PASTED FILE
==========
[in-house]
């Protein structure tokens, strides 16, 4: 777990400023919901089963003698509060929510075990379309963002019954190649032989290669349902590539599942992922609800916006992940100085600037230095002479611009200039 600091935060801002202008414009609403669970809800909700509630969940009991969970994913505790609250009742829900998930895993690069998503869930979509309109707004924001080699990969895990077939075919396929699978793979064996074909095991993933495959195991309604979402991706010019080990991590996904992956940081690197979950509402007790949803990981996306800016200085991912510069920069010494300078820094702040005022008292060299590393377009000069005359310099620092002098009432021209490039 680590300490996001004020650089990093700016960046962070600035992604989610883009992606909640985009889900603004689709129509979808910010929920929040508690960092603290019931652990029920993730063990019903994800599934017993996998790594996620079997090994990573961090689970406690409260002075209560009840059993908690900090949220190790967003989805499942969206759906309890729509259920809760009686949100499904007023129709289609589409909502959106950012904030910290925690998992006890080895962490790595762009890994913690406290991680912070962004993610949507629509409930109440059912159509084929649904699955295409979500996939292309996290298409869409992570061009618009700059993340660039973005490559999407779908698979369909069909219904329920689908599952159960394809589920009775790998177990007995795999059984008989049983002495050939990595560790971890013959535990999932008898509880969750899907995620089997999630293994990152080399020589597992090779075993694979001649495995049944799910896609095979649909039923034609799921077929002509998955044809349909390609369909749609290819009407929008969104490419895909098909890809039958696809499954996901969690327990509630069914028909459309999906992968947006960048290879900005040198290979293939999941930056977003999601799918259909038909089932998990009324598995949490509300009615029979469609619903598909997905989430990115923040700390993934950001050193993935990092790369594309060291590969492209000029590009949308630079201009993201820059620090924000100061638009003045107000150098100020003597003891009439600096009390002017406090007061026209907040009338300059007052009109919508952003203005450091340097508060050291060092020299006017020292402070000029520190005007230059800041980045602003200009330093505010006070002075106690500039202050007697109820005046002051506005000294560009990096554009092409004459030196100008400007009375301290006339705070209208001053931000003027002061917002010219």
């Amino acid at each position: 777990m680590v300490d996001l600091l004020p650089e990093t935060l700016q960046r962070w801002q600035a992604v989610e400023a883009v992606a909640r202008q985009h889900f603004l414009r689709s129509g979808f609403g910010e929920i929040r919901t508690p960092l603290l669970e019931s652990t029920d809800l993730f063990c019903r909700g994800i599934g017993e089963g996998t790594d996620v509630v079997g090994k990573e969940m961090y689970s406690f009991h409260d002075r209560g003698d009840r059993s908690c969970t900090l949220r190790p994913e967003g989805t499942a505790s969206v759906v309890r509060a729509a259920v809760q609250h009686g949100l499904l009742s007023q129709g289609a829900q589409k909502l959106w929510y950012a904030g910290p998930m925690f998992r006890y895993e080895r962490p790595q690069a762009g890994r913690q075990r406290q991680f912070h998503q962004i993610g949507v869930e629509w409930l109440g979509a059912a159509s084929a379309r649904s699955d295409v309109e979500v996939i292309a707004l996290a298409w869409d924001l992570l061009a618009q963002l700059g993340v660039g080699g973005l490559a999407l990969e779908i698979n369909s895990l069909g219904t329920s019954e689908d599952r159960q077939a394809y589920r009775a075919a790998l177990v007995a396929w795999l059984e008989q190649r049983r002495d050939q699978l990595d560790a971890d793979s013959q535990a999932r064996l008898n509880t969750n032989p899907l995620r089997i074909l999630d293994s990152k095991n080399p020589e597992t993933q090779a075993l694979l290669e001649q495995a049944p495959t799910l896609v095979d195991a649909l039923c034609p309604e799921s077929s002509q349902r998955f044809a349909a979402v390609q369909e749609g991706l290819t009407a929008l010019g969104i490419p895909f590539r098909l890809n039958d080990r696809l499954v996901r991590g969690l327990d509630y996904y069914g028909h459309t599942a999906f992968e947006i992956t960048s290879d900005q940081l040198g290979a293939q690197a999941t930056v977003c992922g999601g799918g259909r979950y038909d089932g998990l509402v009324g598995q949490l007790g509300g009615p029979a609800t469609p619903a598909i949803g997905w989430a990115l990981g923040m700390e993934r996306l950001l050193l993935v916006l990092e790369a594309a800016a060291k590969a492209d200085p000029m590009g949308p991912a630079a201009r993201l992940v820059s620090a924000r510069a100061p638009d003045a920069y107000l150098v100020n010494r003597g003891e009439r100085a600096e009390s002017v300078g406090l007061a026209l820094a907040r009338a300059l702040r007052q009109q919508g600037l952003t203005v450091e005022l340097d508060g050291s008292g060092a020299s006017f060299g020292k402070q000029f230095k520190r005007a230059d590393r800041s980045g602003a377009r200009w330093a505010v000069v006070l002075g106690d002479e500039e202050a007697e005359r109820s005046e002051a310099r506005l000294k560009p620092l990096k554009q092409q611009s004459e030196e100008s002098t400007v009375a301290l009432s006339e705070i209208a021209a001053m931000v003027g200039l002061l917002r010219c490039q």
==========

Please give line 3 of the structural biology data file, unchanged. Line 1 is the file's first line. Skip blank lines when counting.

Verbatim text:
């Amino acid at each position: 777990m680590v300490d996001l600091l004020p650089e990093t935060l700016q960046r962070w801002q600035a992604v989610e400023a883009v992606a909640r202008q985009h889900f603004l414009r689709s129509g979808f609403g910010e929920i929040r919901t508690p960092l603290l669970e019931s652990t029920d809800l993730f063990c019903r909700g994800i599934g017993e089963g996998t790594d996620v509630v079997g090994k990573e969940m961090y689970s406690f009991h409260d002075r209560g003698d009840r059993s908690c969970t900090l949220r190790p994913e967003g989805t499942a505790s969206v759906v309890r509060a729509a259920v809760q609250h009686g949100l499904l009742s007023q129709g289609a829900q589409k909502l959106w929510y950012a904030g910290p998930m925690f998992r006890y895993e080895r962490p790595q690069a762009g890994r913690q075990r406290q991680f912070h998503q962004i993610g949507v869930e629509w409930l109440g979509a059912a159509s084929a379309r649904s699955d295409v309109e979500v996939i292309a707004l996290a298409w869409d924001l992570l061009a618009q963002l700059g993340v660039g080699g973005l490559a999407l990969e779908i698979n369909s895990l069909g219904t329920s019954e689908d599952r159960q077939a394809y589920r009775a075919a790998l177990v007995a396929w795999l059984e008989q190649r049983r002495d050939q699978l990595d560790a971890d793979s013959q535990a999932r064996l008898n509880t969750n032989p899907l995620r089997i074909l999630d293994s990152k095991n080399p020589e597992t993933q090779a075993l694979l290669e001649q495995a049944p495959t799910l896609v095979d195991a649909l039923c034609p309604e799921s077929s002509q349902r998955f044809a349909a979402v390609q369909e749609g991706l290819t009407a929008l010019g969104i490419p895909f590539r098909l890809n039958d080990r696809l499954v996901r991590g969690l327990d509630y996904y069914g028909h459309t599942a999906f992968e947006i992956t960048s290879d900005q940081l040198g290979a293939q690197a999941t930056v977003c992922g999601g799918g259909r979950y038909d089932g998990l509402v009324g598995q949490l007790g509300g009615p029979a609800t469609p619903a598909i949803g997905w989430a990115l990981g923040m700390e993934r996306l950001l050193l993935v916006l990092e790369a594309a800016a060291k590969a492209d200085p000029m590009g949308p991912a630079a201009r993201l992940v820059s620090a924000r510069a100061p638009d003045a920069y107000l150098v100020n010494r003597g003891e009439r100085a600096e009390s002017v300078g406090l007061a026209l820094a907040r009338a300059l702040r007052q009109q919508g600037l952003t203005v450091e005022l340097d508060g050291s008292g060092a020299s006017f060299g020292k402070q000029f230095k520190r005007a230059d590393r800041s980045g602003a377009r200009w330093a505010v000069v006070l002075g106690d002479e500039e202050a007697e005359r109820s005046e002051a310099r506005l000294k560009p620092l990096k554009q092409q611009s004459e030196e100008s002098t400007v009375a301290l009432s006339e705070i209208a021209a001053m931000v003027g200039l002061l917002r010219c490039q």